Probes must extend to those corrupting influences outside of the Police Force

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Dear Editor, I WRITE to congratulate and give my support to the police officers in ‘B’ division (Berbice) for publicly accusing their fellow officers of criminal complicity with the known bandit, Kelvin Shivgobin, who was killed in a shoot-out with the police in the Black Bush Polder area. I also take this opportunity to recognize the excellent manner in which both Stabroek News and Kaieteur News have dealt with this matter, including honouring their obligations to bring information to the public while protecting the identities of their informants.

The revelations that the phone numbers of police officers were found in the call and contact logs of Shivgobin’s cell phone triggered the present whistleblowing exercise in “B” Division. It is unusual to find members of the Guyana Police Force (GPF) coming forward and providing information that exposes the corrupt behaviour of their fellow officers and more particularly, their superiors. Those officers who have spoken out have done a great service to the Force, its crime-fighting efforts and the nation. Their actions may be a precursor of things to come which could result in the GPF once again being recognized as a respectable institution.

While the revelations in this instance are not groundbreaking, since the practices that were revealed have been known to exist in the force for ages, the government, the opposition and the rest of the society, including the private sector and professional organization, cannot deny knowledge of these matters. Allegations of “big and not so big ones” in the GPF colluding with criminals, engaging in corrupt practices such as taking bribes, not arresting wanted persons for a price or, aiding a bandit to evade capture and when caught, facilitate their escape from detention, are not new. Many senior officers, including some in the top echelons of the force, have long been accused of influencing the course of investigations that involve the wealthy and their children, the politically influential in the society and of being “Godfathers” to rogue elements who are firmly rooted in this so-called “noble and professional institution”.

The importance and significance of the recent whistleblowing acts in the GPF have to be seen in the context of the force having a new command structure, which is headed by Commissioner Mr. Leslie James, who has expressed an intention to deal condignly with all members of the force, wherever they are located, against whom allegations of corruption can be proved. The suspicion of and investigations into the allegations against the Deputy Commissioner, who heads the crime-fighting section of the force must, therefore, be seen in the context of the Commissioner’s expressed no-nonsense approach to these acts and to eradicate them when they are exposed.

The organization, now led by him, is in the process of implementing a program of reforms which are intended to help it to better execute its mandate professionally, in keeping with the law and with respect for citizens’ human rights. Cognisant of these developments, the nation desires to see a meaningful outcome in this whistleblowing saga. Unlike previous occasions when information on police corruption surfaces, the “investigations” are normally concluded without the results ever being disclosed and with the criminal syndicates unaffected and seemingly more firmly entrenched in the society.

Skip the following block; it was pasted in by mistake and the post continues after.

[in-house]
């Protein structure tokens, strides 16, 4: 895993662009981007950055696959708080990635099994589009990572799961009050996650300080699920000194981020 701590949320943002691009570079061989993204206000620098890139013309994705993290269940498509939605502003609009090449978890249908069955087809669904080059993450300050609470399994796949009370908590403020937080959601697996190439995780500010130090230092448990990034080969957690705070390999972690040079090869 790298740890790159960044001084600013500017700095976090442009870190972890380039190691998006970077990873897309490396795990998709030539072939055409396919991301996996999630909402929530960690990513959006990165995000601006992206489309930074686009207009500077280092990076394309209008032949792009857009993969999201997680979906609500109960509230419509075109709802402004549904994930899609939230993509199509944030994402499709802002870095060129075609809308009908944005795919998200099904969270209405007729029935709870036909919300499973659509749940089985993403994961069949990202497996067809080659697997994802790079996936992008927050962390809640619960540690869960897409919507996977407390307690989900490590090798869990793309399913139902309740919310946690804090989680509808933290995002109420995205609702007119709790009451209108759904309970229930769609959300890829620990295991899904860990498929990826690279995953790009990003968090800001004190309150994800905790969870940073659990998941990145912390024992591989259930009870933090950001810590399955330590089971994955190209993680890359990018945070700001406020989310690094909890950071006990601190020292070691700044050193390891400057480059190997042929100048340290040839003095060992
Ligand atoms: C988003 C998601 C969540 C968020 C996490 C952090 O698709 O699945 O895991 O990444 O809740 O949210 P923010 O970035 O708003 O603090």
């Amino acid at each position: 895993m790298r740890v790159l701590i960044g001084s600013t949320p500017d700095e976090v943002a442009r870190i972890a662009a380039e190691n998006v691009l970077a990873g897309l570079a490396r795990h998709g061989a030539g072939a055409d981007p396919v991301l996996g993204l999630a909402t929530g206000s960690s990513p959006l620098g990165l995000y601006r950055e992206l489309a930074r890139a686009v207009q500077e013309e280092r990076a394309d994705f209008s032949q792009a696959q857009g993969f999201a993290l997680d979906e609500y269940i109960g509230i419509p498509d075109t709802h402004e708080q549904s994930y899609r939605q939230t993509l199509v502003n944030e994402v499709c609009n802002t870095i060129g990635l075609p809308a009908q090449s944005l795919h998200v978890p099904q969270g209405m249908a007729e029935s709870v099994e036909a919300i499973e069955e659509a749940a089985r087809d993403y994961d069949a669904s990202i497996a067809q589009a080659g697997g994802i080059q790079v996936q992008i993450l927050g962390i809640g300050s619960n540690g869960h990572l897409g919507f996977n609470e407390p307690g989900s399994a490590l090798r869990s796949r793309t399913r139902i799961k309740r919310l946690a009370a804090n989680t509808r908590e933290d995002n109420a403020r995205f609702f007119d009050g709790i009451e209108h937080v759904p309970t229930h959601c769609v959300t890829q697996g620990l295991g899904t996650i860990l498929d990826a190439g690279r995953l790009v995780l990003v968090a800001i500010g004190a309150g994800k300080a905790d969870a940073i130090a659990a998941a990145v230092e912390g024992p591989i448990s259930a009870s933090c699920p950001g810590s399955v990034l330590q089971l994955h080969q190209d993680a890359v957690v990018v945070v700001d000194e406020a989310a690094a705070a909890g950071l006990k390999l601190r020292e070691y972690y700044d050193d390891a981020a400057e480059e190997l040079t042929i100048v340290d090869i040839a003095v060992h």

In the present circumstances, a return to the old order that existed prior to Mr James’ elevation to the position of Commissioner, will be counterproductive and would result in further demoralization and, this cannot be ruled out, endangerment of the lives of those officers who came forward. It will also deter others from doing the same. It is appropriate to quote the words of one of the whistleblowers to demonstrate the motivation at work: “Is everybody who you ent really expect involved in certain things and it got to stop man. Is the whole Force looking bad when it got some bad characters tainting the image. The big ones dem doing it and they linking some junior ones to keep it going”. (KN June 13, 2019). Stabroek New, in its June 18, 2019 edition, carried an article which reported that elements in ‘B’ Divison were trying to determine where the leaks on corruption activities in the Force were coming from. This was expected since, in these situations, both the authorities and the wrongdoers would try to obtain information on who the whistleblowers are. While the article was not clear whether a “witch hunt” had started or an official investigation was on the way, the information that officers in the division were transferred was an indication that maybe, just maybe, some kind of remedial action was underway.

The public has since learnt that an official investigation is taking place to get to the bottom of the allegations. More recently, the newspapers carried articles that the rogue elements involved in the corruption rackets had plotted to kill a fellow officer, advancing a hit man G$ 1.4 million as part payment for the job. Corruption is like cancer. It is therefore not surprising to me that the identity of the hitman places him in the ranks of the police force. The members of the public wait with bated breath for the results of the investigation which, we are told, is underway. If properly carried out, it will go a long way to lift the negative profile of the force. The investigations must also be extended to those corrupting influences outside of the force whose offers of filthy lucre influence, to a considerable extent, the investigative and implementing aspects of the GPF’s mandate. I submit here that unless and until the Force is rid of the criminal elements within its ranks, it will continue to be an organization that the public will have little or no confidence in.

Regards Tacuma Ogunseye